AKA: asymmetric neckline
How to say it: as it looks
- crosses the torso diagonally from one shoulder to underneath the opposite arm
- usually linear but can vary
- can be combined with a single sleeve or various other design elements
…of the style: I couldn’t find any actual history regarding the one-shoulder neckline and when it appeared on the fashion stage. Togas were reportedly worn in a one-shouldered style, so I guess technically the look as been around since the times of the Ancient Romans (8th century BC). As far as it existing in modern fashion, I have found images of evening gowns from the 1940s with the one-should neckline so it has been present in modern fashion for at least the last 7 decades.
It seems that the one-shouldered look was kept for gowns and cocktail dresses back in the day, where it was often very structured, lending a sculptured look to the neckline and drawing interest towards the wearers face. In today’s fashion marketplace the one-shoulder neckline still features heavily in evening wear, but has also crossed over into casual clothing, swimwear and is a particular favourite of brides and bridesmaids all over the world.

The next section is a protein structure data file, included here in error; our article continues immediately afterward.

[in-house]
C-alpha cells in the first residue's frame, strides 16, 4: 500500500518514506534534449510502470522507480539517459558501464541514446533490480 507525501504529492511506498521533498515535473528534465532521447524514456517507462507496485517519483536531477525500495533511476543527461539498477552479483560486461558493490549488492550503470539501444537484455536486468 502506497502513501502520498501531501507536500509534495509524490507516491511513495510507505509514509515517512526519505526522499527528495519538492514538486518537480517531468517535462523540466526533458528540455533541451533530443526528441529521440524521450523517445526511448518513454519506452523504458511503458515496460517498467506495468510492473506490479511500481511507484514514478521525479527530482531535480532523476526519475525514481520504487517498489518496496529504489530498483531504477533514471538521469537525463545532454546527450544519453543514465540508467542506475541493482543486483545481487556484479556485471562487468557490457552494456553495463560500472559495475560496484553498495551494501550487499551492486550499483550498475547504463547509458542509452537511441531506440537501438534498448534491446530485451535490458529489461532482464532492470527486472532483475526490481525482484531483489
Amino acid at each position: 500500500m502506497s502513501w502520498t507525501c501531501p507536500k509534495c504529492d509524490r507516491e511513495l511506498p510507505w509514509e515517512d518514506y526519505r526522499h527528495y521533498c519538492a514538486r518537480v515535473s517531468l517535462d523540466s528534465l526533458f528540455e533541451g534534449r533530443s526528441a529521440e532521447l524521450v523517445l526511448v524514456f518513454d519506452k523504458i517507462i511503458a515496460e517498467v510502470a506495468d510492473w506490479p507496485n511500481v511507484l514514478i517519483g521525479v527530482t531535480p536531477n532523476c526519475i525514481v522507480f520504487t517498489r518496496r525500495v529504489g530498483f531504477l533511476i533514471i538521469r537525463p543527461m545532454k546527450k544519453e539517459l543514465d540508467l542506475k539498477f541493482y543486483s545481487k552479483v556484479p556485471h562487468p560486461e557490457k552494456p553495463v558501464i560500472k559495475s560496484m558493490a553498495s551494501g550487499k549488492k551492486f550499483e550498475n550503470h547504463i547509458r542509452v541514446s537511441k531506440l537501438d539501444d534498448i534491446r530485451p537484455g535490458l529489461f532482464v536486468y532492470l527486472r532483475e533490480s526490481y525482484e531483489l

…of the name: It is called a one-shoulder neckline because the neckline covers only one of the wearer’s shoulders.
There isn’t a lot of other information out there regarding the One Shoulder Neckline, mainly just descriptions of the style. There is an entry in A Dictionary of Costume and Fashion, otherwise just type it into your favourite browser and see what comes back.
21st Century One-shoulder Necklines
The one-shoulder neckline is a pretty, feminine style that allows for a lot of design flexibility. Whether it’s linear or curved, combined with a sleeve, sweetheart, ruffles, gathering, bows, oversized knots or a necktie, the asymmetrical look of this style will always be in vogue.
Mango, Tory Burch
Isabel Marant, Donna Karan New York